Left-Bank Ukraine is the part  of Ukraine east of the river Dnipro, the great river which bisects the country. These designs are from the northern reaches of this area, which had been little affected by foreign influences. The embroideries here were done in zavolikannia, [darning stitch], counted satin stitch, or cross-stitch, which is newer to the area.

This first plate shows embroideries from a rushnyk [ritual cloth] from around the village of Bakhmach, which is in Chernihiw [Chernyhiv] Oblast, close to the middle of the border with Sumy Oblast. These designs would be very versatile, with many possibilities. We have a large band design, two different spot designs, and a narrow border.

This is embroidery from a rushnyk from the town of Nizhyn, in south central Chernihiw Oblast.

Here is a design from a rushnyk from the area of Starodub. This area is now north of the Ukrainian-Russian border, but was historically Ukrainian and a large number of Ukrainians live in this area. After Eastern Ukraine was incorporated into the Russian Empire in 1781, it remained part of Chernyhiw province untill 1919, when the Soviet Government detached it and it has since then been part of several different Russian Provinces.  For more information on the history of this region see this article.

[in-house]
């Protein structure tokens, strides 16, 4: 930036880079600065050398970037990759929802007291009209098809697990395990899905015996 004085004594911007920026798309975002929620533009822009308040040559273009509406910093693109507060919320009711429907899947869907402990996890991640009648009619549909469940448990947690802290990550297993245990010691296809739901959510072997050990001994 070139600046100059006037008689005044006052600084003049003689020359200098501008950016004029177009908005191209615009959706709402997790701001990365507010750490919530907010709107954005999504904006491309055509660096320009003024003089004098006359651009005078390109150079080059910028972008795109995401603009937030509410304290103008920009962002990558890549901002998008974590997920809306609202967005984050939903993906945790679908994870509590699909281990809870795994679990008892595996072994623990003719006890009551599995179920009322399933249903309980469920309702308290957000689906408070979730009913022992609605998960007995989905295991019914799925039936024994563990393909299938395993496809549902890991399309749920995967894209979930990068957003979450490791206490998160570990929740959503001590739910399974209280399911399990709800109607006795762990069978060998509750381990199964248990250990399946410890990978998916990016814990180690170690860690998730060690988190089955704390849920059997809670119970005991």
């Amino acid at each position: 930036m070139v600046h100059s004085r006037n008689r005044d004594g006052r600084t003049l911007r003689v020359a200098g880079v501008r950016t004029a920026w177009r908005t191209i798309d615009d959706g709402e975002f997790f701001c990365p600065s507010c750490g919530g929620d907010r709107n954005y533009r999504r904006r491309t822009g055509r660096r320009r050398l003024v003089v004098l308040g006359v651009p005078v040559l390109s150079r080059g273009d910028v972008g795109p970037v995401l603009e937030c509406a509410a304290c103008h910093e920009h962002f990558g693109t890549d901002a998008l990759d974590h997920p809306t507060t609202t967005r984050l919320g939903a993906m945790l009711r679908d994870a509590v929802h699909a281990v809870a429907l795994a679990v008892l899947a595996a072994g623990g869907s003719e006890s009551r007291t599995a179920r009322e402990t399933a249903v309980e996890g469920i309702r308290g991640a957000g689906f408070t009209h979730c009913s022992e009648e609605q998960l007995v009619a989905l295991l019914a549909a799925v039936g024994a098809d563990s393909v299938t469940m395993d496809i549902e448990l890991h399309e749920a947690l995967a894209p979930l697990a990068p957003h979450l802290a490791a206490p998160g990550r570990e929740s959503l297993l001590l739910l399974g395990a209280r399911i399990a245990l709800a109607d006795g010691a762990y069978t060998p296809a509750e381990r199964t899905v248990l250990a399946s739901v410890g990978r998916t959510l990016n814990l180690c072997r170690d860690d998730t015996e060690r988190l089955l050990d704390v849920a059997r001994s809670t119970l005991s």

You will notice that the design is made of large areas of a single color. This type of design is very typical of the northern regions of Ukraine, all across from this area to Volyn'. The narrow borders above and below the main design would be done in zavolikannia, or darning stitch.

The remaining designs that i am presenting are taken from women's chemises. The main embroidery is done on an inset sewn to the top of the body pieces, just above the seam where the sleeves are sewn on. Often the same or another band design is embroidered on the top edge of the sleeve, this is called the pidpolytsia. Here is a 19th cent. painting of a girl wearing an embroidered chemise. You can clearly see the seam between the shoulder pieces and the sleeves.